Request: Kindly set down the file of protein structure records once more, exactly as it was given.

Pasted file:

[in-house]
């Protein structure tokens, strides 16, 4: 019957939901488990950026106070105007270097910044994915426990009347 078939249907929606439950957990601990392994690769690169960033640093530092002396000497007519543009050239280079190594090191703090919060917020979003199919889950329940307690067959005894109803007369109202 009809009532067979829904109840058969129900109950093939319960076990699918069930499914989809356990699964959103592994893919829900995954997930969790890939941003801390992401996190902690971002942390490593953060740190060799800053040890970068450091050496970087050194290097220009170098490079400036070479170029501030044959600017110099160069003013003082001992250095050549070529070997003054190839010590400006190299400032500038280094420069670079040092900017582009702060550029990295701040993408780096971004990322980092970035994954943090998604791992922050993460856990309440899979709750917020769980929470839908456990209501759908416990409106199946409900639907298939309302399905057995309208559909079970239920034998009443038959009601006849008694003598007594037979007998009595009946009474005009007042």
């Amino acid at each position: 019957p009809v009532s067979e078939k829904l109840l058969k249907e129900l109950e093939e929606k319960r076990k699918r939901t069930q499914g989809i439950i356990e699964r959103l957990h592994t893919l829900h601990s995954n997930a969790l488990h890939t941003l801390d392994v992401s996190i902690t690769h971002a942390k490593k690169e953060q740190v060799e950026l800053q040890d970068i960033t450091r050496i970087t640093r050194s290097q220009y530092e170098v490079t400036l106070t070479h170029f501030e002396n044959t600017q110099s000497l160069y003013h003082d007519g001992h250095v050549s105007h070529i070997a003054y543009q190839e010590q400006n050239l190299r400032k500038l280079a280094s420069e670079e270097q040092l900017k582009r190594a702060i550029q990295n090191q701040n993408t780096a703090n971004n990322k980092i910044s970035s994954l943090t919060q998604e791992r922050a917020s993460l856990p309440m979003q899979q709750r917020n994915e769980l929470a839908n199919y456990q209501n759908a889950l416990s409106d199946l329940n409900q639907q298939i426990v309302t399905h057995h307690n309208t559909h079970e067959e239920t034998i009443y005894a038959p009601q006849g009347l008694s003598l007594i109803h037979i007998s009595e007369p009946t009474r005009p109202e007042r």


[in-house]
């Protein structure tokens, strides 16, 4: 019957939901488990950026106070105007270097910044994915426990009347 078939249907929606439950957990601990392994690769690169960033640093530092002396000497007519543009050239280079190594090191703090919060917020979003199919889950329940307690067959005894109803007369109202 009809009532067979829904109840058969129900109950093939319960076990699918069930499914989809356990699964959103592994893919829900995954997930969790890939941003801390992401996190902690971002942390490593953060740190060799800053040890970068450091050496970087050194290097220009170098490079400036070479170029501030044959600017110099160069003013003082001992250095050549070529070997003054190839010590400006190299400032500038280094420069670079040092900017582009702060550029990295701040993408780096971004990322980092970035994954943090998604791992922050993460856990309440899979709750917020769980929470839908456990209501759908416990409106199946409900639907298939309302399905057995309208559909079970239920034998009443038959009601006849008694003598007594037979007998009595009946009474005009007042």
């Amino acid at each position: 019957p009809v009532s067979e078939k829904l109840l058969k249907e129900l109950e093939e929606k319960r076990k699918r939901t069930q499914g989809i439950i356990e699964r959103l957990h592994t893919l829900h601990s995954n997930a969790l488990h890939t941003l801390d392994v992401s996190i902690t690769h971002a942390k490593k690169e953060q740190v060799e950026l800053q040890d970068i960033t450091r050496i970087t640093r050194s290097q220009y530092e170098v490079t400036l106070t070479h170029f501030e002396n044959t600017q110099s000497l160069y003013h003082d007519g001992h250095v050549s105007h070529i070997a003054y543009q190839e010590q400006n050239l190299r400032k500038l280079a280094s420069e670079e270097q040092l900017k582009r190594a702060i550029q990295n090191q701040n993408t780096a703090n971004n990322k980092i910044s970035s994954l943090t919060q998604e791992r922050a917020s993460l856990p309440m979003q899979q709750r917020n994915e769980l929470a839908n199919y456990q209501n759908a889950l416990s409106d199946l329940n409900q639907q298939i426990v309302t399905h057995h307690n309208t559909h079970e067959e239920t034998i009443y005894a038959p009601q006849g009347l008694s003598l007594i109803h037979i007998s009595e007369p009946t009474r005009p109202e007042r």